In a CGAP microfinance blog post yesterday, Meritxell Martinez highlighted the recent assertion that microfinance may have little impact on education spending. But she followed up by highlighting three Global Assets Project reports, citing our work as highlighting promising ideas and research in microfinance that could have a beneficial impact on education outcomes.
What does she cite?
- Savings-Linked Conditional Cash Transfers: Conditional cash transfers (CCTs)—the linking of government payments with desired behavior (school attendance, health checkups, etc.)—have been around for over a decade. But payment methods are often messy, sometimes even as piles of cash-stuffed envelopes transported by trucks to beneficiaries in remote locations. In their issue brief (and a presentation last month at the World Bank) Jamie Zimmerman and Yves Moury argue that we should take advantage of the growing momentum surrounding CCTs to connect the unbanked to financial services, by linking CCT payments to savings accounts. A few youth-oriented CCT programs have already begun doing so; Mexico’s Jóvenes con Oportunidades, for example, has led to demonstrable rises in school attendance and graduation rates.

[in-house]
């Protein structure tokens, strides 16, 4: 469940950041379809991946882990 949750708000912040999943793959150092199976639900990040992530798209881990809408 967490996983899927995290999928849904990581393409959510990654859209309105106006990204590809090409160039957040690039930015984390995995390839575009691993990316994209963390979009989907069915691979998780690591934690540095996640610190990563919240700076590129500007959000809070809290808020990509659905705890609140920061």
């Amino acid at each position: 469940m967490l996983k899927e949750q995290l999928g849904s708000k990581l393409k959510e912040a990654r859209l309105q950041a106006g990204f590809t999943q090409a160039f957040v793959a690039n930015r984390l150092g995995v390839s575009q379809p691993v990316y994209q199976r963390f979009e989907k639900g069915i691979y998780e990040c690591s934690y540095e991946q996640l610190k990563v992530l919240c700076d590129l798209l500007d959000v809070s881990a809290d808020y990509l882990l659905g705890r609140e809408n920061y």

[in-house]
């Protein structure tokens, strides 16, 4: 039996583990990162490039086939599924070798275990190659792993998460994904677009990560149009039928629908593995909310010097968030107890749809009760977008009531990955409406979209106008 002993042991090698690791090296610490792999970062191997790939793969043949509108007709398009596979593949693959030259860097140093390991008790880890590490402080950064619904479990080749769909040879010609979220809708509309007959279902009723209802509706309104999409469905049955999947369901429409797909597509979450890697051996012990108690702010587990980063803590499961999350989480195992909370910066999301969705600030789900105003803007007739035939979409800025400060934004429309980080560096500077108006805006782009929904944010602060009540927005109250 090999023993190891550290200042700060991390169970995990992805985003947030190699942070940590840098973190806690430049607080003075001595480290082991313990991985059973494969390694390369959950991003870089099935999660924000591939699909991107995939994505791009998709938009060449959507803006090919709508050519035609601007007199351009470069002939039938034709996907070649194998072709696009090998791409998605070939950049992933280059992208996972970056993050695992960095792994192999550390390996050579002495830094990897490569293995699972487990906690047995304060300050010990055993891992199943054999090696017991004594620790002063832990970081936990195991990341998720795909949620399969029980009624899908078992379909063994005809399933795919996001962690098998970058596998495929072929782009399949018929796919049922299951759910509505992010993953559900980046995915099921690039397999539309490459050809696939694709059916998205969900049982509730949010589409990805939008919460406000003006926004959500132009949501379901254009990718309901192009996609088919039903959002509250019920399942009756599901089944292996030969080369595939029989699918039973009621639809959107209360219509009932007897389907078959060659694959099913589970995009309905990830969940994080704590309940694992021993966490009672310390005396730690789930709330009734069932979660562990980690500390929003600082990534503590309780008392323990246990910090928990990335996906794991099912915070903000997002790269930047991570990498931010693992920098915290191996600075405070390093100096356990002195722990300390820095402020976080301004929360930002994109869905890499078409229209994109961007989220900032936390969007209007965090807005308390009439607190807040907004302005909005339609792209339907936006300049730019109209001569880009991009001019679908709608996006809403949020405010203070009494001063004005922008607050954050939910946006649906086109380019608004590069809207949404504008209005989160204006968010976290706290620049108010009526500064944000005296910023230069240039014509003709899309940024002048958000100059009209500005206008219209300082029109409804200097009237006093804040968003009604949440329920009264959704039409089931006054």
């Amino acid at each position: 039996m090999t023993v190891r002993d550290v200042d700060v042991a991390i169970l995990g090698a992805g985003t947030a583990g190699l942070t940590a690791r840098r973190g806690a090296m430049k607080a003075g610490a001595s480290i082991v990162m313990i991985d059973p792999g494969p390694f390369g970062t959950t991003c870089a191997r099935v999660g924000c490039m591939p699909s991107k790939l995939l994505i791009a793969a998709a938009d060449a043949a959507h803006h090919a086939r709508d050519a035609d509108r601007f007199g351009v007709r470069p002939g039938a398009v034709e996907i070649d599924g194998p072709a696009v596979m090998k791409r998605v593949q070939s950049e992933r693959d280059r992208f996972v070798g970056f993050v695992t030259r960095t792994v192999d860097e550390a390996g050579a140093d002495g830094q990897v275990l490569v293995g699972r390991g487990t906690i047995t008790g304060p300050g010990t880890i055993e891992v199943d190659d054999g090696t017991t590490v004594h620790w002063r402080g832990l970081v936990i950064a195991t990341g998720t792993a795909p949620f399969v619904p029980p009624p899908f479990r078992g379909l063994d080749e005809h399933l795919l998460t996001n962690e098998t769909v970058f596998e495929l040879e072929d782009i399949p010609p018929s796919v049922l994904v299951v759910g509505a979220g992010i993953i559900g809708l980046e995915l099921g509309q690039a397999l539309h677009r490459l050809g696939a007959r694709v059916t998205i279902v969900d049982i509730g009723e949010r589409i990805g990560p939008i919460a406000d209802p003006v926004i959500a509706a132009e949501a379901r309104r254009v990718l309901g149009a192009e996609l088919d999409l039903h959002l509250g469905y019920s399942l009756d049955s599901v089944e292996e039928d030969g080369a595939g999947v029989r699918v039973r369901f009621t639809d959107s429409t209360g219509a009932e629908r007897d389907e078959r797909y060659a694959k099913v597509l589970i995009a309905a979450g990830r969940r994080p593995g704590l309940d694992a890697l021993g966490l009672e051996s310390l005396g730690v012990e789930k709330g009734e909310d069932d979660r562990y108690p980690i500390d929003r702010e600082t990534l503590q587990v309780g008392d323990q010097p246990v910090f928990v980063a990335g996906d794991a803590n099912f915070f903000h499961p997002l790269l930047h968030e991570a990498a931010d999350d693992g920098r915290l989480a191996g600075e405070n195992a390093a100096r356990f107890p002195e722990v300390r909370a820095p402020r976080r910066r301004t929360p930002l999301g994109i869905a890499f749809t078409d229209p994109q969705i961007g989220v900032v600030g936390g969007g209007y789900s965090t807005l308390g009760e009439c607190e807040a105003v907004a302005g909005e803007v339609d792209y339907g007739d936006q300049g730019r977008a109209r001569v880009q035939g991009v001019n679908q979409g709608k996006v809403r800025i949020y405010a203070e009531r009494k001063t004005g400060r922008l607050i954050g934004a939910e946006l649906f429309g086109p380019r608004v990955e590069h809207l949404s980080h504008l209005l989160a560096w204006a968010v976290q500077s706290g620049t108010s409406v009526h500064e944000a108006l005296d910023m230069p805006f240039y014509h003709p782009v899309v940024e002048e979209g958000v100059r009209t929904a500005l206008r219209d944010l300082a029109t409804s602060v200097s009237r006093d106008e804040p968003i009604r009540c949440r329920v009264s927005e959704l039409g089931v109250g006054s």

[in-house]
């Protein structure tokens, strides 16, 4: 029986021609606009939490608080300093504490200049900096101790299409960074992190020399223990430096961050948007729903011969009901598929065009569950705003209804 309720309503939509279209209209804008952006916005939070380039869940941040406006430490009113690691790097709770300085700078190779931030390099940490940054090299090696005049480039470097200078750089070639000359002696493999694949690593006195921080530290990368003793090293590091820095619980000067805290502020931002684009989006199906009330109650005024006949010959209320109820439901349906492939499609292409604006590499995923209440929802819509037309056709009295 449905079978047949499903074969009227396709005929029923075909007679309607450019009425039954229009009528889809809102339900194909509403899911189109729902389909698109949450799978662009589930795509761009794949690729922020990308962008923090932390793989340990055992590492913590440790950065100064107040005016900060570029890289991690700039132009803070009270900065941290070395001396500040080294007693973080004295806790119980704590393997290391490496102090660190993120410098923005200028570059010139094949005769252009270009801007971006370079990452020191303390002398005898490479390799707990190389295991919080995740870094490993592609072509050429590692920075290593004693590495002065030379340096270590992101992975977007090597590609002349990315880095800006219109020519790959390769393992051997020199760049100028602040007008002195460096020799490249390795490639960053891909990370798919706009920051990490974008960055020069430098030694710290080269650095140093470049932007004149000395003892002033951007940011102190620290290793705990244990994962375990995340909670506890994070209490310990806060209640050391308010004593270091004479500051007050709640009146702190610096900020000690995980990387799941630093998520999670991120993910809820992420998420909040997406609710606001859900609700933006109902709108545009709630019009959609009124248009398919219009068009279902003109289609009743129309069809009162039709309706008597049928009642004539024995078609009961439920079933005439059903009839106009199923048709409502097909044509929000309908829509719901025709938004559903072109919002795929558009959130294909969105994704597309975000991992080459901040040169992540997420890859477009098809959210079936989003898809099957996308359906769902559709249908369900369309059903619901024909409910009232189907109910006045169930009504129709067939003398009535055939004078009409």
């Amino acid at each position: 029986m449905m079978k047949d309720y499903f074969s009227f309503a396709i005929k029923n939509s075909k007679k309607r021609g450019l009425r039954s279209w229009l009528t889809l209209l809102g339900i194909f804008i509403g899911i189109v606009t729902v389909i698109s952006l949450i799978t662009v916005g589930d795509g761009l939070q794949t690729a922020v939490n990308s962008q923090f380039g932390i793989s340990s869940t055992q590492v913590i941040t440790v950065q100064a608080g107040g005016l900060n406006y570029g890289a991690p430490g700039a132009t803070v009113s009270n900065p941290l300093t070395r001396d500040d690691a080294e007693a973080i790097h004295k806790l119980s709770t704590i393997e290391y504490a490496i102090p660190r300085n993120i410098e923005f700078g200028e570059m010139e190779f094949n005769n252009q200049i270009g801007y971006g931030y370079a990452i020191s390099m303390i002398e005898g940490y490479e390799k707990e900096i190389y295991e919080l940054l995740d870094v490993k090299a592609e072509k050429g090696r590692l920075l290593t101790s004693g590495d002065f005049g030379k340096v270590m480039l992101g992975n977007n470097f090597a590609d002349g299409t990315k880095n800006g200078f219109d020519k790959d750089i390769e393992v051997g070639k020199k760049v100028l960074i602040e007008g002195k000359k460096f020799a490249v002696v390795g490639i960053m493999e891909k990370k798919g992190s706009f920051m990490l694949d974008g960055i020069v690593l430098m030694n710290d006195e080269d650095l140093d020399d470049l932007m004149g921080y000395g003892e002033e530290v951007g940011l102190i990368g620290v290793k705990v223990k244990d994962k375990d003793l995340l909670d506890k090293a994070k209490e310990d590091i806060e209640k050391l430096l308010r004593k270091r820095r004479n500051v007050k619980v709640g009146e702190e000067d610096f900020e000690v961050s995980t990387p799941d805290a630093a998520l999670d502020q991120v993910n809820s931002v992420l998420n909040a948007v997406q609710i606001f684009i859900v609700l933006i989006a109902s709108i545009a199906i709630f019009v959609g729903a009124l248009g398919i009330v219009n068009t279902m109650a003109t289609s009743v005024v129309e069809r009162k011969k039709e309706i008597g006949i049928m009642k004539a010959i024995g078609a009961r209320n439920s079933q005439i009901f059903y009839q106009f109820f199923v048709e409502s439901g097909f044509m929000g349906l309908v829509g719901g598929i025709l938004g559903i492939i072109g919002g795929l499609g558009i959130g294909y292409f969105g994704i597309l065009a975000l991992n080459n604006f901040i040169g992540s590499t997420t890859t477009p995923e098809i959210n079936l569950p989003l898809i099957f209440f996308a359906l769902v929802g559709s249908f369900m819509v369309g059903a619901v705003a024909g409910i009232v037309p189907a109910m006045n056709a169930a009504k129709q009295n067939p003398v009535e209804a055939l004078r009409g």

- Matched Savings: “The poor can save.” We’ve heard this mantra repeatedly, ever since the publication of Stuart Rutherford’s seminal The Poor and their Money, and Rutherford’s Portfolios of the Poor co-author Daryl Collins repeatedly emphasized this at our October panel discussion on matched savings. But even if the propensity to save isn’t an issue, matched savings programs and policies can provide a valuable gateway to financial services for the unbanked, and spur the habit of lifelong saving and asset building.
- Children’s Savings Accounts (CSAs): Why offer savings products to children? Savings products for young people have multiple outcomes. They of course can they be used to cultivate the habit of savings among younger generations. But CSA products, programs, and policies can likewise be designed with the intention of facilitating socio-economic development outcomes, such as furthering educational goals and enhancing health outcomes (the SUUBI Program in Uganda, spearheaded by Columbia University Professor and Global Assets Project Research Fellow Fred Ssewamala, has shown promising resutls in this respect).The Global Assets Project is already involved in the design of a CSA pilot in Nigeria’s Bayelsa state, and with funding from the MasterCard Foundation, is collaborating with partners in the research and design of youth savings accounts in Africa, Asia, and Latin America.
Citing Harvard econoimst and behavioral economics expert Sendhil Mullainathan, Martinez suggests that perhaps part of the reason why problems have arisen in the field microfinance recently is not because we’re lending to the wrong clients, but because we may not be offering all the right products. In that bundle of financial services, savings products should certainly be among them.